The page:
History of the C++ language

In this first C++ programming language tutorial we are going to look at the history of the C++ language.

The C programming language was devised in the early 1970s by Dennis M. Ritchie an employee from Bell Labs (AT&T). (To view a brief history of the C language; click here).

Many other programming languages are derived from the C language. Some did well and some did not. The languages Objective-C and C++ for instance are derived from the C language.  Both languages add the “object oriented” element to the language C. One of the most recent languages, that used much of the C language, is Java.

The programming language C++ (originally named “C with Classes”) was devised by Bjarne Stroustrup also an employee from Bell Labs (AT&T). Stroustrup started working on C with Classes in 1979.

The idea of creating a new language originated from a wish, to do things, that were not possible with other languages. He had experience with the language Simula and BCPL (Simula is a slow language, but it had some features that were very helpful for large software development projects. BCPL was to low-level). So he chose to enhance the C language with Simula-like features, because the C language was fast and portable. Stroustrup did not only use features from Simula but also borrowed features from the languages Ada, CLU, ALGOL 68 and ML.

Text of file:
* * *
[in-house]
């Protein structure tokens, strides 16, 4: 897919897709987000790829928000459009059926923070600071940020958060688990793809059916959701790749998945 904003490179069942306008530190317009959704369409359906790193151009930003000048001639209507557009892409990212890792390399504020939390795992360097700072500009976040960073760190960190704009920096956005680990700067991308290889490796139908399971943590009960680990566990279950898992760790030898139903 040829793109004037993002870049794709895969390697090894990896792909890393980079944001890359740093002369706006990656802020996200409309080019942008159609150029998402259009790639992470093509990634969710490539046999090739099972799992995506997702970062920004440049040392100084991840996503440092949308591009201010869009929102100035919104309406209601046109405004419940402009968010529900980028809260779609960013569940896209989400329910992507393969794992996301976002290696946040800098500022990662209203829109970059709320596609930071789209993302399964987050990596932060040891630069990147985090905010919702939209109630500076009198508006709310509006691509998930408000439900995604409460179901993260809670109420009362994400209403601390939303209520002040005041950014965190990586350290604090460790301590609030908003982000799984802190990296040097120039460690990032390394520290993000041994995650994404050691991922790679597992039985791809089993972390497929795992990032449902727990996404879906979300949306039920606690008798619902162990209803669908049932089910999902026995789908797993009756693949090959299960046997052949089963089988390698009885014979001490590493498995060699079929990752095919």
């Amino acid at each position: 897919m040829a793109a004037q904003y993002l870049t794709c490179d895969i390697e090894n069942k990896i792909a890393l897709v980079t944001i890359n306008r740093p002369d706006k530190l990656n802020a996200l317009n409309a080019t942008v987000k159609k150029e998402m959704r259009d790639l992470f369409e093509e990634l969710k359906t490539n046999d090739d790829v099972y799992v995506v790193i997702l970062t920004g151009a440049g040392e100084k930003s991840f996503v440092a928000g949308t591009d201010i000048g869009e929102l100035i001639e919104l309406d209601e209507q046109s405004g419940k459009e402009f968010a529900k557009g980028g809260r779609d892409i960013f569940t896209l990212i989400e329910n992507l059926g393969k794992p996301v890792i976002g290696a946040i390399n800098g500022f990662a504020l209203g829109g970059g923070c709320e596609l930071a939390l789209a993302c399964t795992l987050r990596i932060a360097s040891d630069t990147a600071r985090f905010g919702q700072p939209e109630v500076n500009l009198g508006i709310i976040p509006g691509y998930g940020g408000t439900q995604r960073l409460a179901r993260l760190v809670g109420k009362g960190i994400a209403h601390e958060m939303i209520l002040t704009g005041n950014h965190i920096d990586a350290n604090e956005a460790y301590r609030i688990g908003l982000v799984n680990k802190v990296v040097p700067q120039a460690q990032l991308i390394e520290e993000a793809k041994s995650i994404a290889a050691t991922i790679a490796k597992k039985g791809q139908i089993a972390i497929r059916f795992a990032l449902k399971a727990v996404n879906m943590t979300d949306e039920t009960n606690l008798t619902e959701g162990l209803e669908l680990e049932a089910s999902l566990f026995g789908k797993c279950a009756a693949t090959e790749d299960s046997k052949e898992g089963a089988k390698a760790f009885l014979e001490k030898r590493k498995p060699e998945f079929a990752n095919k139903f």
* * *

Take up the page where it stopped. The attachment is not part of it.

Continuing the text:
In 1983, the name of the language was changed from C with Classes to C++. (The ++ is C language operator). The first commercial release of the C++ language was in October of 1985. At the same time, the first edition of the book “The C++ Programming Language” was released. (Keep in mind that there was no official standard at that time. So the book became an important reference to the language). In 1989, version 2.0 was released of the C++ language.

In 1990, “The Annotated C++ Reference Manual” was published. This work became the basis for the future standard. (Keep in mind that there were additions to the language after 1990). In 1998, a joint ANSI-ISO committee standardized the C++ language.

As you can see it took a long time (almost 20 years) to come to a standardized version of the language. In 2003 the committee published a corrected version of the C++ standard. The last addition was in 2005. (The last addition is
not part of the standard, it is a so called “Library Technical Report”. (TR1 for short).

Keep in mind that not all compilers support TR1, but support for TR1 in compilers is growing).

Below a photograph of Bjarne Stroustrup:
Bjarne Stroustrup

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